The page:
TOXIC traffic pollution kills more than 50 people a year in Brighton, according to shocking new research.

Scientists found up to 54 people living in the heart of the city die prematurely every year due to exposure to nitrogen dioxide (NO2), a gas emitted by road traffic.

This puts Brighton on a par with London. There are the same or similar rates in Islington, Camden and Tower Hamlets.

And Brighton’s NO2 death toll accounts for 16 per cent of all deaths in the area.

The research from Edinburgh University looked at the health effects of NO2 in the central area of Brighton where traffic is heaviest, including West Street, Old Steine, Lewes Road, London Road and Kingsway.

About 45,000 people live in the area studied.

Brighton mother Sara Castillo, who was pushing her two-year-old son Leo in a pram down Old Steine, one of the worst hit streets, said she was frightened about pollution in the city. She said: “The fumes are really bad for your health. We used to live in east London where the pollution is terrible and we came here to get away from it.

“We thought the fresh sea air would be cleaner. But I’m really worried because my son is growing up here. I don’t want him to get sick.”

“I’m worried about the Valley Gardens project here too. I’ve seen people with notices about the pollution in their windows.

“It can’t be good if there will be a bigger road with more cars.”

In London, the introduction of an ultra low emission zone in April this year has reduced NO2 by 29 per cent.

Brighton and Hove city councillor Amy Healey, a Green who represents Preston Park, said: “In October I proposed an ultra low emission zone for the city that would be inspired by the London model, which limits access of high emission vehicles to city centre. The council must do this in order to tackle air pollution and generate income to be ringfenced for cycling, walking infrastructure and subsidising bus fares.

“We need to treat air pollution for what it really is – a public health and environmental emergency.”

Exposure to NO2, principally emitted by road traffic exhausts, is known to cause respiratory and cardiovascular illness and increase the risk of birth defects and dementia.

Speaking on behalf of the council, Councillor Anne Pissaridou said: “This study is a wake-up call in Brighton and Hove for everyone to take responsibility and step up actions to improve local air quality.

“NO2 emissions are caused by having too many petrol vehicles being driven in the city so we need people to use public transport, to cycle and walk more and change to low emission private vehicles.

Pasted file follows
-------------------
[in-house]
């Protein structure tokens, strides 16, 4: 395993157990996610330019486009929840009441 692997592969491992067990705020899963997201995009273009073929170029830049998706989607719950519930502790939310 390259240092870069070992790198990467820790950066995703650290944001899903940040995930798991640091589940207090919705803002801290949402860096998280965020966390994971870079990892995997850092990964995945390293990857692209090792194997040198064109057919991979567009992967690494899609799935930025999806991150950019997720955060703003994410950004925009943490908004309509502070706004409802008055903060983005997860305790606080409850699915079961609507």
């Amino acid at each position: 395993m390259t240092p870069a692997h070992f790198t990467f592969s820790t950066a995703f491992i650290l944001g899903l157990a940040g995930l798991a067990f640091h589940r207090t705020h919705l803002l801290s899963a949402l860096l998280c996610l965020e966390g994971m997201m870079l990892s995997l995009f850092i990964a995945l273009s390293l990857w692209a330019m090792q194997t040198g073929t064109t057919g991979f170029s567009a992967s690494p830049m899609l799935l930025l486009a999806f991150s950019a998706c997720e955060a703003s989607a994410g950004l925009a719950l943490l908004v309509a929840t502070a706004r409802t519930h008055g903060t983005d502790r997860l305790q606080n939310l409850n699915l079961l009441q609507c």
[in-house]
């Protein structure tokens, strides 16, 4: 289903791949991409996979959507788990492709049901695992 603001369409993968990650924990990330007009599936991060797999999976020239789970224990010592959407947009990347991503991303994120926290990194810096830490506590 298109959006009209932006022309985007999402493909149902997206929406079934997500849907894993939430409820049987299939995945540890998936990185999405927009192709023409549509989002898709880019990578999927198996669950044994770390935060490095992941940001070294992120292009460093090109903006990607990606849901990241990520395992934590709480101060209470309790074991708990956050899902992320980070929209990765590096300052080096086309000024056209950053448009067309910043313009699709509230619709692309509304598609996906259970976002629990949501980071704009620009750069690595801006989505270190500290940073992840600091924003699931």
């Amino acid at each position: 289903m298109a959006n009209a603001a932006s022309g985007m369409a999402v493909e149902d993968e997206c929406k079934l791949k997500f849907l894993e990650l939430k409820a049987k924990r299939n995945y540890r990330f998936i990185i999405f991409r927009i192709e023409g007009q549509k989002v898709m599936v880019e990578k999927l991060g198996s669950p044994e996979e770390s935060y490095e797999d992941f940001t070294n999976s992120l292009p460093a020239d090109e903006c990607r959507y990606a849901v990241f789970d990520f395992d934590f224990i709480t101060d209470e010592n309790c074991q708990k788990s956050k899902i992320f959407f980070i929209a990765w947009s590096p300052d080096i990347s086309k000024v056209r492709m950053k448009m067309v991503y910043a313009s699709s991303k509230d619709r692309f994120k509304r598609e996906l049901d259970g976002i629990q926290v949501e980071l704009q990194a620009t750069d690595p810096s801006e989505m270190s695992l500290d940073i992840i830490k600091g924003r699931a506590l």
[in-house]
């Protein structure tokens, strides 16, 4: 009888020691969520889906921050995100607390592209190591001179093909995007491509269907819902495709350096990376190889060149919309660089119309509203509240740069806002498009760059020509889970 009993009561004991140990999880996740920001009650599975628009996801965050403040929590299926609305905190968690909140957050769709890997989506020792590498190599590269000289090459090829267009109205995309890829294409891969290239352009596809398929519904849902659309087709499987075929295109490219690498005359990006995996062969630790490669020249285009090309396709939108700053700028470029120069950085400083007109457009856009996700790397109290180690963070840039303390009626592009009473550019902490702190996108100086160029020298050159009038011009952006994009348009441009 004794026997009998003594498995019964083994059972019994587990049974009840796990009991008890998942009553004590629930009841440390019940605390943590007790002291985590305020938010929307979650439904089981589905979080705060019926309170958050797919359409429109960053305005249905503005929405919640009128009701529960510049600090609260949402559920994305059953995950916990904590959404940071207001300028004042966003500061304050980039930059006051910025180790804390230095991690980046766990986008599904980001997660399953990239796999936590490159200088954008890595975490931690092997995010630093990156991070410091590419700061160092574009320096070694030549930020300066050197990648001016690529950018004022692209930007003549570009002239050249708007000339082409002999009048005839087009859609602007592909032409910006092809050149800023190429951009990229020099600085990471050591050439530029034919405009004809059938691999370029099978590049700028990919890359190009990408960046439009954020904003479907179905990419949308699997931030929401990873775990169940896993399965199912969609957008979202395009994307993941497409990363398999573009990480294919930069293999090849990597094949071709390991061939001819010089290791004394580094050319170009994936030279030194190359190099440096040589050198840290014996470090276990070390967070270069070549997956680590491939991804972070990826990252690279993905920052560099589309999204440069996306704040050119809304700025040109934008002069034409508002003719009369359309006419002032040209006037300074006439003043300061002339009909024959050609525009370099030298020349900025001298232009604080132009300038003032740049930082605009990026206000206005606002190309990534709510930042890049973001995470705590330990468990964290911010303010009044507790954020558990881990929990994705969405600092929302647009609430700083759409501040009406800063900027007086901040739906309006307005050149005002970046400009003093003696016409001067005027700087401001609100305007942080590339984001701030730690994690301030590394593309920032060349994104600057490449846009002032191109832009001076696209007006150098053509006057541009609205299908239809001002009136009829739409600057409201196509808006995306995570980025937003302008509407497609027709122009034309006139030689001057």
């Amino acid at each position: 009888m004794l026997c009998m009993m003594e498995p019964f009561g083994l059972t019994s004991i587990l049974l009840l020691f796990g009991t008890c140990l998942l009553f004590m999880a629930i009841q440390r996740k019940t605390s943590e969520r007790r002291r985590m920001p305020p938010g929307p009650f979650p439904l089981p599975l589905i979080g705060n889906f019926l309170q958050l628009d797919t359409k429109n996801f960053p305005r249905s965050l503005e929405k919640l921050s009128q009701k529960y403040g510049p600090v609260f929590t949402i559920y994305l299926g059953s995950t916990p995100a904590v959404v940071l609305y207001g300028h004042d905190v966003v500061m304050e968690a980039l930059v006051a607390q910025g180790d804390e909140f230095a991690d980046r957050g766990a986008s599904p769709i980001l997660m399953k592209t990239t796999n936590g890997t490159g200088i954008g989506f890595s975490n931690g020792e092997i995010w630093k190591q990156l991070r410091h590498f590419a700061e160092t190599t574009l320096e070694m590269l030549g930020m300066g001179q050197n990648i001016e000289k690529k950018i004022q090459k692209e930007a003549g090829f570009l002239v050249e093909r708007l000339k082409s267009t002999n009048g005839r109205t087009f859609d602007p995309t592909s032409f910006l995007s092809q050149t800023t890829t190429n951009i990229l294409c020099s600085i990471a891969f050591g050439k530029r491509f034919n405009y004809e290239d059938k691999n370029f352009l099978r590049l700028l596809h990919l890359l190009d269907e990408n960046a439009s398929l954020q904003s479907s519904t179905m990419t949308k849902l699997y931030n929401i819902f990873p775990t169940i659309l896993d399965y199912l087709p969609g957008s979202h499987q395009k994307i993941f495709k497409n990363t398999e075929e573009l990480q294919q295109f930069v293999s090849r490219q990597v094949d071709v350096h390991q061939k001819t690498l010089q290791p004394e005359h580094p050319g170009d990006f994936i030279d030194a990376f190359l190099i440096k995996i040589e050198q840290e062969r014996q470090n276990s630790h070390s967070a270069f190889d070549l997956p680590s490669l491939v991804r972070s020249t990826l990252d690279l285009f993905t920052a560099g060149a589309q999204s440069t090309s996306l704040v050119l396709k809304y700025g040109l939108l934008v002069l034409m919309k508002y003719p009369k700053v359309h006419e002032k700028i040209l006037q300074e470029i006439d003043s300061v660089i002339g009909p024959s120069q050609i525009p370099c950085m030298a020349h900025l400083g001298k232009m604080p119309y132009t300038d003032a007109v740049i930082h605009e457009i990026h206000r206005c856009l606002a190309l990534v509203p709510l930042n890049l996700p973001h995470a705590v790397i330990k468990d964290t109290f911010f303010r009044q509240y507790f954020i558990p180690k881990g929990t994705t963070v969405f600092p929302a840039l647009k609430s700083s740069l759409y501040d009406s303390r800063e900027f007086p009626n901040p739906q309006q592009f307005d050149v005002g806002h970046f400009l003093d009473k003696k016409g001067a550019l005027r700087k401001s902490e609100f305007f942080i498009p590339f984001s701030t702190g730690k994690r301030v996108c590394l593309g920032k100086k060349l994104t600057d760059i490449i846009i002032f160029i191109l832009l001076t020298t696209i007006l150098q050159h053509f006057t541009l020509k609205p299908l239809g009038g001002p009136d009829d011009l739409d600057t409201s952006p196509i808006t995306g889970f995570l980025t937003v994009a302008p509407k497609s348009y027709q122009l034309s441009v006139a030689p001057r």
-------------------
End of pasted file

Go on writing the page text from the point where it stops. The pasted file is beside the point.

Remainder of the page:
“Our focus in 2020 will be to work with all our communities to bring down emissions by moving to low-carbon transport and active travel such as walking and cycling so that we can remove the health risk to residents.

“Individuals can make a huge difference not only in the way they travel themselves but by encouraging others to do the same – asking visitors to travel by train or bus, for example, or asking companies they regularly use whether they are using low emission delivery vehicles.

“We’re pleased the study references the overlap between the sources of NO2 emissions and climate change actions – in the new year we will be introducing a climate assembly that will focus on transport as one of the highest causes of carbon emissions. The outcome will influence new policy and create opportunities for real change.

“The Valley Gardens scheme aims to improve the environment in the city centre and reduce the need to travel by private vehicles by making it easier, safer and more enjoyable to travel by public transport, bike or on foot.

“Last year we introduced an ultra low emission zone for buses in the North Street and Western Road corridor of the city centre. In 2020 the council will explore what powers and resources we could call upon for additional measures such as introducing clean air zones beyond the current boundary of the ultra low emission zone.

“We are also encouraging low-emissions transport by installing an additional 200 electric vehicle charging points that will make it more feasible for people using electric vehicles and enabling more people to cycle through the popular Bikeshare scheme.

“We hope this research will help us access additional funding so that we can make the maximum impact to reduce NO2 emissions and improve the health impact across the whole city.”